Tonya N. Williams


Throughout generations of persecution, Jews have overcome it by appeasement, compliance, and perseverance; however those of the Holocaust were to learn that passivity would no longer suffice. The Jews of the twentieth century faced an unprecedented evil, Adolf Hitler's Final Solution. His objective was not the mere subordination of a race but its total annihilation. As a preliminary step towards the extermination of the Jews, the Nazis organized some 356 ghettos in Poland, the Soviet Union, the Baltic States, Czechoslovakia, Hungary, and Romania in order to isolate the major Jewish communities from the rest of the world. The question is this: Did the Jews resist the Nazis? And the answer is yes, both passively and actively.

Passive Resistance

Passive resistance was the major form of resistance that was employed by most Jews. It's range of activities were great and its effects were lasting. The primary type of passive resistance was the act of staying alive. Jewish political groups who had gone underground at the start of German occupation organized everything from food and clothing distribution, newspapers such as Veder, education, regular religious services and study, and later armed resistance in the Ghettos.

One of the main purposes of Hitler's formation of ghettos was to keep Jews in the dark about their fate so as to prevent resistance. This was overcome by the use of couriers and the creation of an underground press and communication network. Couriers would sneak from ghetto to ghetto collecting information about everything that was going on, report back to their organizations who would then publish it in their newspaper. News of the Final Solution came from those who had escaped from the trains headed to death camps and those who had escaped labor and death camps. For five years in Lodz, an underground organization operated a radio listening post which served as a means of seeing the bigger picture of the war in Europe. Such information was helpful in planning resistance. Also against Nazi authority was the practice of Jewish rituals and education. Regular services were organized and make-shift classroom were set up for the children. Socializing also became a main form of resistance. Musicians and actors would put on plays and concerts. Ghetto dwellers would play cards and entertain themselves at the end of their fourteen-hour work day in the factories where they performed simple sabotage, fires and poor workmanship, to impede the German war effort. These activities kept up morale and bolstered hope.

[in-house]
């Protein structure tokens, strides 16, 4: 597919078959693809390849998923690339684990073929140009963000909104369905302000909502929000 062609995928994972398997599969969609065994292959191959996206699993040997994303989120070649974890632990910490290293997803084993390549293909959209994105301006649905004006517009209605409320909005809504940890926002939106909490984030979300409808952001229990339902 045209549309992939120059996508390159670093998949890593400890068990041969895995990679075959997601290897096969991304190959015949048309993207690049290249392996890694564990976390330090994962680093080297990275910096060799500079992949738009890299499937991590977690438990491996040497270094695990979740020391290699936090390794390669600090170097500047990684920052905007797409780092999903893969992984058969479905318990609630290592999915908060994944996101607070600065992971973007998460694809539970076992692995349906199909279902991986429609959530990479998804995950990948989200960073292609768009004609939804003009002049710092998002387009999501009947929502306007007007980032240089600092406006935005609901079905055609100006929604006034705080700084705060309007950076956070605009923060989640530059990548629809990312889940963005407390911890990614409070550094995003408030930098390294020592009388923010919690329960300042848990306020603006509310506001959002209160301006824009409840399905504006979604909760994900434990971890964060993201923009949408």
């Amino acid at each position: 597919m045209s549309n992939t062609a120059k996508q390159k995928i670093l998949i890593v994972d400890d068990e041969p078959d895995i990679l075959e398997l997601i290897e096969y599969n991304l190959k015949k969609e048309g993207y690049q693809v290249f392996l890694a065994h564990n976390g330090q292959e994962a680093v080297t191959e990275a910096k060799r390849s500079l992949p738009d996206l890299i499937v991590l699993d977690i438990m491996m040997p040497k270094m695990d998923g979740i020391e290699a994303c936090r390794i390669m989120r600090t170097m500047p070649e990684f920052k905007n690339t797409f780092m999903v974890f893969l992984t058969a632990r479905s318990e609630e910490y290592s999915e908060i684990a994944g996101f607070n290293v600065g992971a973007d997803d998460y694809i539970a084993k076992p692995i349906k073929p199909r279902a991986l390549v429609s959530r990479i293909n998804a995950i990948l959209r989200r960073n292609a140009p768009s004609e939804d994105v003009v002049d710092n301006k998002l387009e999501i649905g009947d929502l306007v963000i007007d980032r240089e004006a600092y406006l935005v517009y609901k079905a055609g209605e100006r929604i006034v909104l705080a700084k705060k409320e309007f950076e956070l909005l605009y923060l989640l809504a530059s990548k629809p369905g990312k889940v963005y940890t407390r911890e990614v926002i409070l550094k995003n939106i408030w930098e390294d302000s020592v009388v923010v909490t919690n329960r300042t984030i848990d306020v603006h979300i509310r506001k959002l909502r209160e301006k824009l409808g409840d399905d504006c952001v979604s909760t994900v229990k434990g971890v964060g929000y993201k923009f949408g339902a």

In order to meet physical needs to survive, an underground economy was created. Food, clothing, and other items were smuggled in and out of the ghetto and bartered among those within its walls and those on the outside. Smuggling became an essential mean of survival since the Jews were only rationed a meager 200-calorie-per-day diet.

There is neither heaven nor earth, no abyss nor hell, There is only Beatrice. But she does not exist.
- Jan Lechon

The pen proved a powerful weapon in surviving life in the ghettos. Not only did underground newspapers play an important role during the Holocaust but documented daily accounts, artwork, and poetry did as well. Each told the world of the atrocities they faced from day to day: disease, starvation, loss, fear, mass killings, loneliness, hard labor, and despair for which many Jews killed themselves. In Terezin over 6,000 pieces of children's artwork that had been hidden during the Holocaust have been recovered and are being displayed in Prague, Israel, and the U.S. Holocaust Memorial Museum in Washington, D.C. Poetry was the most effective use of the pen in that it boosted morale, peaked Jewish pride, and gained support for rebellion and revolt both passive and armed resistance.